>> [CLOSED] Menya Musashi Niten Ichiryu | Eat the World Los Angeles

Sunday 21 April 2019

[CLOSED] Menya Musashi Niten Ichiryu

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UPDATE: CLOSED. An updated version of this article (11 December 2023) is available as part of the Historical section of our Substack page. Check that out here:

It is more fun to come here knowing the full meaning of the name, for it has everything to do with how the menu is presented and should be approached. "Niten ichiryu" refers to a classical style of swordsmanship in Japan involving a long sword in one hand and a short one in the other, used in conjunction. This style was first used by sword master Musashi Miyamota and was respected deep enough by the founder of the restaurant to become its name.

When this method of swordsmanship was translated into cooking and a menu, it was in the form of two parts, ramen or tsukemen was combined with tonkotsu and large pieces of kakuni to create the meal desired. After opening 14 restaurants in Japan, the brand has expanded across Asia before coming to the United States first at this Westside location and eventually to Seattle.

While there is some bar seating indoors amongst posters of the master Musashi, most of the seating is outside on busy Sawtelle Blvd but comfortably separated from the street and sidewalk. On nice evenings the patio is the perfect place to explore the menu.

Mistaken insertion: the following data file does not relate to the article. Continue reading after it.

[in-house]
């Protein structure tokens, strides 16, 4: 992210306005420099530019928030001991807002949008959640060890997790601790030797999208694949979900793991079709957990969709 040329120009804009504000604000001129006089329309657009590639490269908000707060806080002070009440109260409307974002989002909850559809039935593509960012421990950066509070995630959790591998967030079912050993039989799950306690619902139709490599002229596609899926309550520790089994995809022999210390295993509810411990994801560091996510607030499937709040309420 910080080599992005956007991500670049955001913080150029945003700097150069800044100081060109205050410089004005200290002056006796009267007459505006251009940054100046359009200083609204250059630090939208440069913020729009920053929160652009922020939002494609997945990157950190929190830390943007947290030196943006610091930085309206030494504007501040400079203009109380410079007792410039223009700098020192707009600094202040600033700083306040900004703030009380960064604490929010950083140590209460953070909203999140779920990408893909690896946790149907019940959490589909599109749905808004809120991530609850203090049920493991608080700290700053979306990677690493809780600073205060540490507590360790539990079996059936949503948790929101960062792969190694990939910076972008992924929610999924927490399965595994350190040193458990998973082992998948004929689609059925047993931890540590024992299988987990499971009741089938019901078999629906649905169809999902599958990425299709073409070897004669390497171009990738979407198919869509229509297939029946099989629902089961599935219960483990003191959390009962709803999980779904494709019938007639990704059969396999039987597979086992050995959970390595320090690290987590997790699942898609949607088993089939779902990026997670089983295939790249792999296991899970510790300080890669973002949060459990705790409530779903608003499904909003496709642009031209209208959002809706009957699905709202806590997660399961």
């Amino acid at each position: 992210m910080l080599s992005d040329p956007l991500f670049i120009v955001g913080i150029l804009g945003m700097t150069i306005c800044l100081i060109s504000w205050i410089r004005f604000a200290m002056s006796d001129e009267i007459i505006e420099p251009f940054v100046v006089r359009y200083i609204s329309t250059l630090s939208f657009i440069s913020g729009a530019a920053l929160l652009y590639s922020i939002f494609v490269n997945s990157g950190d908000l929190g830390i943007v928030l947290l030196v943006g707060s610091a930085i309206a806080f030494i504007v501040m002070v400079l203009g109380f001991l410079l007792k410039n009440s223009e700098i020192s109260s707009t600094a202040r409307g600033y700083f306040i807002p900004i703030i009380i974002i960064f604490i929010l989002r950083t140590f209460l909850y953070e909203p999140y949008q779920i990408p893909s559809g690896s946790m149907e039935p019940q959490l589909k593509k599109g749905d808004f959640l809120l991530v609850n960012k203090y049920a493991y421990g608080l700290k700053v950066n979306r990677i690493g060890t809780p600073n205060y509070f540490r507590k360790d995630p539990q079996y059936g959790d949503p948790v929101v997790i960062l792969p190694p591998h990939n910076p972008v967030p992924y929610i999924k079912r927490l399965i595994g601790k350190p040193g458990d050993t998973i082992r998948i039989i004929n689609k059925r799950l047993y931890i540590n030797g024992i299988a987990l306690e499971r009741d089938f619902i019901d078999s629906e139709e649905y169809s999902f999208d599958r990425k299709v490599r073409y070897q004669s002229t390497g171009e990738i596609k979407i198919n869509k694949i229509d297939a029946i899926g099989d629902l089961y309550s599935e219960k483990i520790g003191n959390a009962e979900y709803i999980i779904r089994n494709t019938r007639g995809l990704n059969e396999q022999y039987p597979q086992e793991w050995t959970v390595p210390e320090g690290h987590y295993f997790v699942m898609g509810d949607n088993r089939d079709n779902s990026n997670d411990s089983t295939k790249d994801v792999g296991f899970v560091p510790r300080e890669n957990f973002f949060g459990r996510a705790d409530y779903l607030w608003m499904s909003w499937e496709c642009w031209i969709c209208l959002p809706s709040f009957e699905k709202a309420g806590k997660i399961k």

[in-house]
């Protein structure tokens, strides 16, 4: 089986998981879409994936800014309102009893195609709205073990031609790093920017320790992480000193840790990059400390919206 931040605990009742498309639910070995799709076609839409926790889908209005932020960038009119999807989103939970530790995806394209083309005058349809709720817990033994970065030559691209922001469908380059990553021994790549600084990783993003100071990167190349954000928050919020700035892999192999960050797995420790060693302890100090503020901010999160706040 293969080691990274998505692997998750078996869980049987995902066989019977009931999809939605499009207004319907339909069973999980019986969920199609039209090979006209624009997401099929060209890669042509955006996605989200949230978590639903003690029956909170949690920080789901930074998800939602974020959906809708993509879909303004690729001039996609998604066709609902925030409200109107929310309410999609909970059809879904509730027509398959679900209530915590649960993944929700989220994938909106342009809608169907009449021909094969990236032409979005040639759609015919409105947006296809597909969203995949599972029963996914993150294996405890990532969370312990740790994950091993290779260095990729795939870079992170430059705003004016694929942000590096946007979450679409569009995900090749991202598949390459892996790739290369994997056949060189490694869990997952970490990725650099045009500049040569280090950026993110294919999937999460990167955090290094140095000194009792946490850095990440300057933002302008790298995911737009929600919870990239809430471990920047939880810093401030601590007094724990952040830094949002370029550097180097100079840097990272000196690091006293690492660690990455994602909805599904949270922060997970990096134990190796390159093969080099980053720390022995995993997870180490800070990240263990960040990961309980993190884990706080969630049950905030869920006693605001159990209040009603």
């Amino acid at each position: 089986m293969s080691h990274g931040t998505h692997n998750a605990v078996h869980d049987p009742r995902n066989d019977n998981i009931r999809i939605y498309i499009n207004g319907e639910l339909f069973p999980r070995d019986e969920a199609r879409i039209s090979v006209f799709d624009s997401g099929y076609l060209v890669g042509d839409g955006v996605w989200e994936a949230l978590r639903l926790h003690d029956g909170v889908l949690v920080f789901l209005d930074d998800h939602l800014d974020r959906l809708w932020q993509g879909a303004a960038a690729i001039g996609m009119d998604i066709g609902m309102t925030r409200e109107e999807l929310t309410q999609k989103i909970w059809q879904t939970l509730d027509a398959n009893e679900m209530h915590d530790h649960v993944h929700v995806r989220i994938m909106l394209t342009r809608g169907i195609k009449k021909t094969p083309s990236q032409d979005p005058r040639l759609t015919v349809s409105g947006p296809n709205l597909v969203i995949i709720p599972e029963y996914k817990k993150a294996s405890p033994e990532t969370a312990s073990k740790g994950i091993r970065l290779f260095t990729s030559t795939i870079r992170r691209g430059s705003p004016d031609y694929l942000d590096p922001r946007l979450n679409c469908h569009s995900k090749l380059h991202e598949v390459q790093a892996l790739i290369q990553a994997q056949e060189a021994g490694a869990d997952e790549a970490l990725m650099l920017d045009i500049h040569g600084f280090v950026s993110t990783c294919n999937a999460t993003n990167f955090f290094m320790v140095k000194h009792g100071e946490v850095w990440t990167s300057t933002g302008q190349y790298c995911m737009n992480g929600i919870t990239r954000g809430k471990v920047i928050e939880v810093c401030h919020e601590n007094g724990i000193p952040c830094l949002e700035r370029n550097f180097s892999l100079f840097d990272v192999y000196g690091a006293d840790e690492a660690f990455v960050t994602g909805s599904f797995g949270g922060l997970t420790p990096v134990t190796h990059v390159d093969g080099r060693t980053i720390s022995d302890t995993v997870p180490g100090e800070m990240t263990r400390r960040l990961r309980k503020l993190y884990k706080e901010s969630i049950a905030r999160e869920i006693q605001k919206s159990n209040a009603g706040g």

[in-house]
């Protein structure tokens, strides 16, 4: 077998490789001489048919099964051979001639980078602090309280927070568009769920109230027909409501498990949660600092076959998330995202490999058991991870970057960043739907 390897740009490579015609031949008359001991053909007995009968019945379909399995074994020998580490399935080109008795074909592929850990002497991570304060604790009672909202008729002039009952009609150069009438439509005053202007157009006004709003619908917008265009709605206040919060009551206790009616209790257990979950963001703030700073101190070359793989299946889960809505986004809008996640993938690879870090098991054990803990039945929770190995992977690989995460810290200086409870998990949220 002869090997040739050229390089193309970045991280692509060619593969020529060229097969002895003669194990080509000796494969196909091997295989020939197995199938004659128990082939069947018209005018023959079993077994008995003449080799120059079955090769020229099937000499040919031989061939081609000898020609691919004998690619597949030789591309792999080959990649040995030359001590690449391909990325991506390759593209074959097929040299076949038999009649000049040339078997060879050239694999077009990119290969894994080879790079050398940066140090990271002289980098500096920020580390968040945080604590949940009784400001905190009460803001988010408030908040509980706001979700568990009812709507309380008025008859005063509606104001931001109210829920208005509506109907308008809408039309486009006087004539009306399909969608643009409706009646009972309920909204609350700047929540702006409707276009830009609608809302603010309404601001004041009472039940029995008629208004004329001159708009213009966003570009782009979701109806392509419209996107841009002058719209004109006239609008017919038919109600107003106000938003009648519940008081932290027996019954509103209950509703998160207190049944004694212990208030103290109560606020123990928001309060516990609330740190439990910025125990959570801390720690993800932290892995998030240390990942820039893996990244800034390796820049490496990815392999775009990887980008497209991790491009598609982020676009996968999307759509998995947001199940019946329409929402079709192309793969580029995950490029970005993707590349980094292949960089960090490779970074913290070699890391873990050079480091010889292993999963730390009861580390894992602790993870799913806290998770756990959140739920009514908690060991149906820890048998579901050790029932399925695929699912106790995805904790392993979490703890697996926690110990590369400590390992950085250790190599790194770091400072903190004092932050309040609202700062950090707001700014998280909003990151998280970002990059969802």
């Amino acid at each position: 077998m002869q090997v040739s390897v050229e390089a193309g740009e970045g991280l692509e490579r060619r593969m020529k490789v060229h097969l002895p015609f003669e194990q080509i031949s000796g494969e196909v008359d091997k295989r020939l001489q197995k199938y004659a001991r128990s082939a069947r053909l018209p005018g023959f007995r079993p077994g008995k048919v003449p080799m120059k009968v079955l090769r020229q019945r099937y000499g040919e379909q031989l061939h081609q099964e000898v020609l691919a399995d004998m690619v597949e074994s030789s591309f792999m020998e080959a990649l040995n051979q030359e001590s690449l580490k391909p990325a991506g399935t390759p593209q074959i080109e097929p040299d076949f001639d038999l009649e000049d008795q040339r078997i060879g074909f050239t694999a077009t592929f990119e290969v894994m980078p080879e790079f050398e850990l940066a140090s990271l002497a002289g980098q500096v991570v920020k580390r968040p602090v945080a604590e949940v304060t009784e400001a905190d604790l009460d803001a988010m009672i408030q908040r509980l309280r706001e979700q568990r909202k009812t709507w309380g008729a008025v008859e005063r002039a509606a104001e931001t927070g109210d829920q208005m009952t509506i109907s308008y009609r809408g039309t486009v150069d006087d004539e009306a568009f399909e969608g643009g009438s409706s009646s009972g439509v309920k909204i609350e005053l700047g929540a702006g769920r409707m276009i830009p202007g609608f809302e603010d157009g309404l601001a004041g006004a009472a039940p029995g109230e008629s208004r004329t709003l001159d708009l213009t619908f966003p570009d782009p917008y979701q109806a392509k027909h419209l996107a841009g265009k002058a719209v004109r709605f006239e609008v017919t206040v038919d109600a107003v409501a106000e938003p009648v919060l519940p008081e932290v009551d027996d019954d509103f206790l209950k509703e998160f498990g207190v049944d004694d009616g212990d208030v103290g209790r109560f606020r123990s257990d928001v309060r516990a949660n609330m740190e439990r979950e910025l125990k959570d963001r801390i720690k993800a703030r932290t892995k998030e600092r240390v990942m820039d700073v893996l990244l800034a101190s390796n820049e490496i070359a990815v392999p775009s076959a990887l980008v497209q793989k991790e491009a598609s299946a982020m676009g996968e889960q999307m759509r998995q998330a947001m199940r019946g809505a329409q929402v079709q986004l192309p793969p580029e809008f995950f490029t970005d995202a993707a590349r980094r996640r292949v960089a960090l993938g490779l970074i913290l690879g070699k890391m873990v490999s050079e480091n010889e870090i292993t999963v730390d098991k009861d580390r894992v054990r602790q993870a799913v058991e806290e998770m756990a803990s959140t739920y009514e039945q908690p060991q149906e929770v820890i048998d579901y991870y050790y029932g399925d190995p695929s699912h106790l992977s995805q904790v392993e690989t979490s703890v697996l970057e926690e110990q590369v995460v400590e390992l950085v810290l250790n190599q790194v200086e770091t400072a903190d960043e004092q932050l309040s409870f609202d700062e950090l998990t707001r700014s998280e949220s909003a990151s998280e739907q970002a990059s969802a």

Not in the mood for noodles? It is possible you have come to the wrong place, but don't fret! They've got you covered. The musashi don ($10, above) features two of their outstanding cubes of kakuni (braised pork belly) over rice. This comes served with a soft-boiled egg that oozes perfectly when punctured and bamboo shoots.

Always preferring ramen over tsukemen, a bowl of the kakuni ramen ($12.50, above and below) was ordered and thoroughly enjoyed. While technically there is a choice between thick and thin noodles, no questions were asked and thick were provided, which rather than being annoying was actually an interesting change of pace.

The tonkotsu broth here is made from fish as well as the normal pork bones, which gives it a slightly more full and rounded taste which plays just a touch less fatty than usual. If you are feeling up to it, for $18 you can get their premier bowl of ramen that in addition to two pieces of kakuni also includes the soft boiled egg and a fried pork cutlet.

What might be the ultimate experience of the restaurant though is their homemade spicy fried garlic (below), which can be found in a jar on every table. Is it worth coming to eat just for a condiment? Soaked in sesame oil, this one really tries hard to prove its case for that and is thoroughly applied to everything ever ordered.


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